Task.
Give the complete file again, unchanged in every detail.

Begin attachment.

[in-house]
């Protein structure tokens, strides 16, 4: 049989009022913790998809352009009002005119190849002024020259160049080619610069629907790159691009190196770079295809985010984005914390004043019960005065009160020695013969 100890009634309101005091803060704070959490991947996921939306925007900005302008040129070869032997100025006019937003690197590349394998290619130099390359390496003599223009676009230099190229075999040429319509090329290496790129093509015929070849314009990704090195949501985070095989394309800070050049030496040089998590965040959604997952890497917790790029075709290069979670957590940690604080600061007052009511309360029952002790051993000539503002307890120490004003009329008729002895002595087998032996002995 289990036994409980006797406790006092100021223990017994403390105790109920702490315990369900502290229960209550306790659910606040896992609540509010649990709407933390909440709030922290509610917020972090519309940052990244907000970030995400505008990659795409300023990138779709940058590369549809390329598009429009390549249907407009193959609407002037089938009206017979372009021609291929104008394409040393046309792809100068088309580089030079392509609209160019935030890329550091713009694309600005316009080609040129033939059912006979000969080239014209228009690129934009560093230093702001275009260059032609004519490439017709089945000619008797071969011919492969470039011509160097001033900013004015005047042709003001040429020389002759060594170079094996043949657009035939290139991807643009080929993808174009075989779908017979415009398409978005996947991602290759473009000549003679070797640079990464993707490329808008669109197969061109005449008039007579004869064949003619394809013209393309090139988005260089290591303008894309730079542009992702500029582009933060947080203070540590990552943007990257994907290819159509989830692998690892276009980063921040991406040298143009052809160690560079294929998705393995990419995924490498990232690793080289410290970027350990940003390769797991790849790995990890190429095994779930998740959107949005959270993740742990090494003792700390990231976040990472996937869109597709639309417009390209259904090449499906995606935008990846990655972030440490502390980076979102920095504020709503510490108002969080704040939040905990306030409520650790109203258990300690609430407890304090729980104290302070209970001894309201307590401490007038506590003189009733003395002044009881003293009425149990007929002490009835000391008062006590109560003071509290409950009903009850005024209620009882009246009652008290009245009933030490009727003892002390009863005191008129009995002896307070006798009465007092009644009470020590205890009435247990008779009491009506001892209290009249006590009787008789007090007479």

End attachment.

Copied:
[in-house]
């Protein structure tokens, strides 16, 4: 049989009022913790998809352009009002005119190849002024020259160049080619610069629907790159691009190196770079295809985010984005914390004043019960005065009160020695013969 100890009634309101005091803060704070959490991947996921939306925007900005302008040129070869032997100025006019937003690197590349394998290619130099390359390496003599223009676009230099190229075999040429319509090329290496790129093509015929070849314009990704090195949501985070095989394309800070050049030496040089998590965040959604997952890497917790790029075709290069979670957590940690604080600061007052009511309360029952002790051993000539503002307890120490004003009329008729002895002595087998032996002995 289990036994409980006797406790006092100021223990017994403390105790109920702490315990369900502290229960209550306790659910606040896992609540509010649990709407933390909440709030922290509610917020972090519309940052990244907000970030995400505008990659795409300023990138779709940058590369549809390329598009429009390549249907407009193959609407002037089938009206017979372009021609291929104008394409040393046309792809100068088309580089030079392509609209160019935030890329550091713009694309600005316009080609040129033939059912006979000969080239014209228009690129934009560093230093702001275009260059032609004519490439017709089945000619008797071969011919492969470039011509160097001033900013004015005047042709003001040429020389002759060594170079094996043949657009035939290139991807643009080929993808174009075989779908017979415009398409978005996947991602290759473009000549003679070797640079990464993707490329808008669109197969061109005449008039007579004869064949003619394809013209393309090139988005260089290591303008894309730079542009992702500029582009933060947080203070540590990552943007990257994907290819159509989830692998690892276009980063921040991406040298143009052809160690560079294929998705393995990419995924490498990232690793080289410290970027350990940003390769797991790849790995990890190429095994779930998740959107949005959270993740742990090494003792700390990231976040990472996937869109597709639309417009390209259904090449499906995606935008990846990655972030440490502390980076979102920095504020709503510490108002969080704040939040905990306030409520650790109203258990300690609430407890304090729980104290302070209970001894309201307590401490007038506590003189009733003395002044009881003293009425149990007929002490009835000391008062006590109560003071509290409950009903009850005024209620009882009246009652008290009245009933030490009727003892002390009863005191008129009995002896307070006798009465007092009644009470020590205890009435247990008779009491009506001892209290009249006590009787008789007090007479």